The drivers of human displacement are becoming more and more complex, ranging from conflict and persecution to the increasingly pertinent variables of heightened mobility and social media influences. Of rapidly but appropriately escalating concern is the impact of climate change. While the intensity and severity of climate-induced disasters and climate-related migration will be unevenly distributed across space and time, the World Bank estimates that approximately 140 million people will be displaced globally due to climate-related reasons by 2050. The effects of climate change are expected to be particularly pronounced in Africa, where rising temperatures, unpredictable anomalous rainfall and high vulnerability to extreme natural hazards will continue to exacerbate conflict and harm local and regional human, economic, and environmental security.
In the East and Horn of Africa (EHoA) in particular, the dependence on rain-fed agriculture and pastoralism means that livelihoods and food security are inextricably linked and affected by long-term or sudden environmental changes and natural hazards. The extreme natural hazards that have struck EHoA in recent years have caused widespread hunger, displacement, loss of critical infrastructure and livelihoods, and death
In an effort to understand the complex variables that influence migration, the International Organization for Migration (IOM) developed the Displacement Tracking Matrix (DTM) to track and gather information about populations on the move. The Flow Monitoring Registry (FMR) captures a wealth of data about the migratory routes, the demographics and nationality of migrants, reasons for migration, modes of transportation used to facilitate movement, and vulnerabilities experienced by these populations. While the descriptive data provides a wealth of information, more can be done to analyze the complexities of and interactions between migration, conflict, environmental changes, and climate-related events. Climate projections further suggest that environmental changes will likely further lead to decreased water availability, lowered agricultural productivity, and increased disease transmission in the region, producing complex ramifications regarding local and regional conflicts, economics, politics, and migration.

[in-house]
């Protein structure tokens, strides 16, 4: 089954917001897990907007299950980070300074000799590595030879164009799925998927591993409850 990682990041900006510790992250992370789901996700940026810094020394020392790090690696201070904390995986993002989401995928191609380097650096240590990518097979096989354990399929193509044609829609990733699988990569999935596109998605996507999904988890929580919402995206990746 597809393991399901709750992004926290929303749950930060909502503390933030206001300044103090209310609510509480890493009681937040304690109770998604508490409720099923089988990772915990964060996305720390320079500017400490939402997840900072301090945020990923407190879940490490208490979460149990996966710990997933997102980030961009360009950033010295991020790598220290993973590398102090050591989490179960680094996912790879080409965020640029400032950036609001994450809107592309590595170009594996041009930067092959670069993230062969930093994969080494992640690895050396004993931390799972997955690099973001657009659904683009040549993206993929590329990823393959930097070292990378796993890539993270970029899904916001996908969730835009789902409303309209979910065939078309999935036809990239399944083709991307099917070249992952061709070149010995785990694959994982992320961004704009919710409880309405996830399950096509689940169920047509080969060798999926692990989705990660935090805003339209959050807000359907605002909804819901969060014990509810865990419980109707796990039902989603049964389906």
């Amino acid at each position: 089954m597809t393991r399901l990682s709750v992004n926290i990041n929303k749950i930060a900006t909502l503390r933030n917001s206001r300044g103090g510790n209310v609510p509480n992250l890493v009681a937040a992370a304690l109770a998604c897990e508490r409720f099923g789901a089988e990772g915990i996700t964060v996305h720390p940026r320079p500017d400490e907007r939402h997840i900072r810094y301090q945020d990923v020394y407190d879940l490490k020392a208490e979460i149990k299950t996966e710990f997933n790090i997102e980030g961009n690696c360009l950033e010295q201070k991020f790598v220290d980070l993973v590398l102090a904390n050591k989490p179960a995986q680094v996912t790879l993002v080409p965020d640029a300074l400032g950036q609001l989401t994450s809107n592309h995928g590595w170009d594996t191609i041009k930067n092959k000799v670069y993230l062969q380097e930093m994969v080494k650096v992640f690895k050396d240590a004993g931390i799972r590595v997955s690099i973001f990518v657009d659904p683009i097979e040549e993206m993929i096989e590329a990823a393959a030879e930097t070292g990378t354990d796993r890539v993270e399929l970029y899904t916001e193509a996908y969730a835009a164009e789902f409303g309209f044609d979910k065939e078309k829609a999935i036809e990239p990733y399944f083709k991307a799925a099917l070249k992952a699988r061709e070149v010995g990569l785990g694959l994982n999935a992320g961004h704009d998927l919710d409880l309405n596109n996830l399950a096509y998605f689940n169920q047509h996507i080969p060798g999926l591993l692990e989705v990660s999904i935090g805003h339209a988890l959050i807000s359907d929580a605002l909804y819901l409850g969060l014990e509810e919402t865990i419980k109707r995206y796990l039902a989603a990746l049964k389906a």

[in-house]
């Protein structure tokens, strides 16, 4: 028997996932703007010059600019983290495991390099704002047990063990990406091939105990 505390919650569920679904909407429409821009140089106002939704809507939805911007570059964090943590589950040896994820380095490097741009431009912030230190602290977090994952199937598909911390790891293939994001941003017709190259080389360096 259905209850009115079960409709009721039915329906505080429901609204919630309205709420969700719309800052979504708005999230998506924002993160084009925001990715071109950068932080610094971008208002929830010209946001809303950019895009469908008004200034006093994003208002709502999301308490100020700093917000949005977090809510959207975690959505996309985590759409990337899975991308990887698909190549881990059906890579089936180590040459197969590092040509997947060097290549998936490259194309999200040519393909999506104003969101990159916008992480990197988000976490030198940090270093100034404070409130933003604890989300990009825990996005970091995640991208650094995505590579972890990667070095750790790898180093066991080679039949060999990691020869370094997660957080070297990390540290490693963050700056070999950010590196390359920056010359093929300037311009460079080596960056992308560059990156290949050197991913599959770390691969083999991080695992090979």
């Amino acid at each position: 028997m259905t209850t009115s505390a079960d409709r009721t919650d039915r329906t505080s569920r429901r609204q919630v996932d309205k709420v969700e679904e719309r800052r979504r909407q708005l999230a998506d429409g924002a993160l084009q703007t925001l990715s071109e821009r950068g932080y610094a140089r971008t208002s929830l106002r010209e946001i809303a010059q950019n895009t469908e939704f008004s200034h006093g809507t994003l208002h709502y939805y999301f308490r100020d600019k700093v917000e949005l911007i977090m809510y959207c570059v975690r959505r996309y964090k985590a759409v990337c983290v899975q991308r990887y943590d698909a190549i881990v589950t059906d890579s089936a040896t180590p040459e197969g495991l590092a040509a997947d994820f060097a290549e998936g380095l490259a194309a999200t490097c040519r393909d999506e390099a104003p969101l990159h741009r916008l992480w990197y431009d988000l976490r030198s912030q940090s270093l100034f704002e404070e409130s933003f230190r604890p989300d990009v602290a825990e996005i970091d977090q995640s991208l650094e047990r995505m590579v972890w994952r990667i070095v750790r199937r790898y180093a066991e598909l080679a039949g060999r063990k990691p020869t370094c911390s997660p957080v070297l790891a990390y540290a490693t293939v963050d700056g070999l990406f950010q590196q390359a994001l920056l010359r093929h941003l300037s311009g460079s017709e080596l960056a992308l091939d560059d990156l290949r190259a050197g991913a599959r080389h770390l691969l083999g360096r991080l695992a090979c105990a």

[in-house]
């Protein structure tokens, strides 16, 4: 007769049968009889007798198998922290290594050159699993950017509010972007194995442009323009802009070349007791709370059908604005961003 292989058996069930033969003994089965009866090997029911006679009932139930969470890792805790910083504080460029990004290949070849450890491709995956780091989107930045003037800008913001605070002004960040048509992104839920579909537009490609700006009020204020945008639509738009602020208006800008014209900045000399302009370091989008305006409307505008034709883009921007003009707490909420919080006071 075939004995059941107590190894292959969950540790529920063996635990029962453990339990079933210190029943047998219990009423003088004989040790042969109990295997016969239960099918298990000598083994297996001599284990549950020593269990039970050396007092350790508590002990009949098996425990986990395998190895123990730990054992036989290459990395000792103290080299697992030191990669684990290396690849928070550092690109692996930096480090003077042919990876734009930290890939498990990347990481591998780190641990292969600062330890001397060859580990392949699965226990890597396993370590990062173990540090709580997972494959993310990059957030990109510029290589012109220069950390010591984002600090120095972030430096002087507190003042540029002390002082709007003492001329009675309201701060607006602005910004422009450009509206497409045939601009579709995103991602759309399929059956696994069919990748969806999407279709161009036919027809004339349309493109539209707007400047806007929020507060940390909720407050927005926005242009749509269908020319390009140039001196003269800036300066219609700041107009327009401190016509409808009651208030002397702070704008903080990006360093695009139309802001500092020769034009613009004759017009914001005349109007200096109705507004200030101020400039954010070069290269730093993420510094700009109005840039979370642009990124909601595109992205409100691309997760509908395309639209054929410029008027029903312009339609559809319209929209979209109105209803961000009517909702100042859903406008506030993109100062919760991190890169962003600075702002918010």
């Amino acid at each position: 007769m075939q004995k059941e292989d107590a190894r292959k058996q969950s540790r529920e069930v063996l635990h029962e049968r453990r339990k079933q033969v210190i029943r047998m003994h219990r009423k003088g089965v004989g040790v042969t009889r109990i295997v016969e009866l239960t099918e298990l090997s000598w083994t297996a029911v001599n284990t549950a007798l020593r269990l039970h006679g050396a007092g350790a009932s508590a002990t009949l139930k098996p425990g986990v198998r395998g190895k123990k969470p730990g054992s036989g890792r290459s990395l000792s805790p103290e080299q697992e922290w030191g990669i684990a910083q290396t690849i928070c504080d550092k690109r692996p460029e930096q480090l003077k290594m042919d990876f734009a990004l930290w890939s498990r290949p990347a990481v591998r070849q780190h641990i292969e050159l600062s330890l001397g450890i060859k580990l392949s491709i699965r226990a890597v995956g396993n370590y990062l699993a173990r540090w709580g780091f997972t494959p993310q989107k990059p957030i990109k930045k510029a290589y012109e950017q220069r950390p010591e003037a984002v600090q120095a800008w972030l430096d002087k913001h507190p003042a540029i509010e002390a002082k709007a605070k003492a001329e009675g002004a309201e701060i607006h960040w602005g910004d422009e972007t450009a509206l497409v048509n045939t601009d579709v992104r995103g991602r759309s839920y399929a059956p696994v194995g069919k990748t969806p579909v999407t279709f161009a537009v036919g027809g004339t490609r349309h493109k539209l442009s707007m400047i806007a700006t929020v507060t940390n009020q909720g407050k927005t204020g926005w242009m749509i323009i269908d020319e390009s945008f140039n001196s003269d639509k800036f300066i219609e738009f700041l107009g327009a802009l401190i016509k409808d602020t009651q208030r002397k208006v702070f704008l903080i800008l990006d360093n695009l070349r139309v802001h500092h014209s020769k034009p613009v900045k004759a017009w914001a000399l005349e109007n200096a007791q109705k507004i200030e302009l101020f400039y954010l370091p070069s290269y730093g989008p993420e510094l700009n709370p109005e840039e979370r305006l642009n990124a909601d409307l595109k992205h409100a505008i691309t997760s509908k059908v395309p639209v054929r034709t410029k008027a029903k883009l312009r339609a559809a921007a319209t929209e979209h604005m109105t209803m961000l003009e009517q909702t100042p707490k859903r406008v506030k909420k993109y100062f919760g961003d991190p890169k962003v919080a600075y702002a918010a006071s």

The porous borders in EHoA have contributed to some of the highest volumes of cross border movement in the world. In 2020 alone, EHoA hosted 6.5 million internally displaced persons (IDPs) and 3.5 million refugees and asylum seekers.6 In the same year, the Horn of Africa experienced unusually high levels of precipitation leading to disastrous floods and landslides and creating ideal conditions for an detrimental locust plague towards the end of 2019 that devastated crops and disrupted livelihoods. The extreme precipitation experienced across much of the Horn in 2019 was preceded by anomalous rainfall the previous year. 2018 was particularly hot and dry in the Horn of Africa, with positive temperature anomalies of around 2°C and below-average precipitation contributing to drought-like conditions in Somalia, Eritrea, and Djibouti while Kenya and Sudan experienced above-average precipitation.8 The drought-like conditions in Somalia, Eritrea, and Djibouti contributed to widespread food insecurity that affected approximately 12 million people. These extreme weather conditions are increasingly exacerbating the already complex and interconnected factors driving migration in the Horn of Africa, and are only expected to escalate in the future.
For this study, the IOM RDH in Nairobi partnered with the Humanitarian Geoanalytics Program at the Harvard Humanitarian Initiative to leverage spatial analytics to investigate migration flows in the East and Horn of Africa and Yemen. Geospatial analytics hold tremendous potential to introduce new ways of thinking, build research capacity, study impacts, and facilitate costeffective programming. The adoption of geospatial methods into research oriented towards populations on the move, gives us the capacity to accurately characterize the spatial heterogeneity of migrating populations. Furthermore, by incorporating environmental variables into this spatial analysis, we begin to reveal relationships previously undiscovered that could contribute to a richer understanding regarding migration in the region.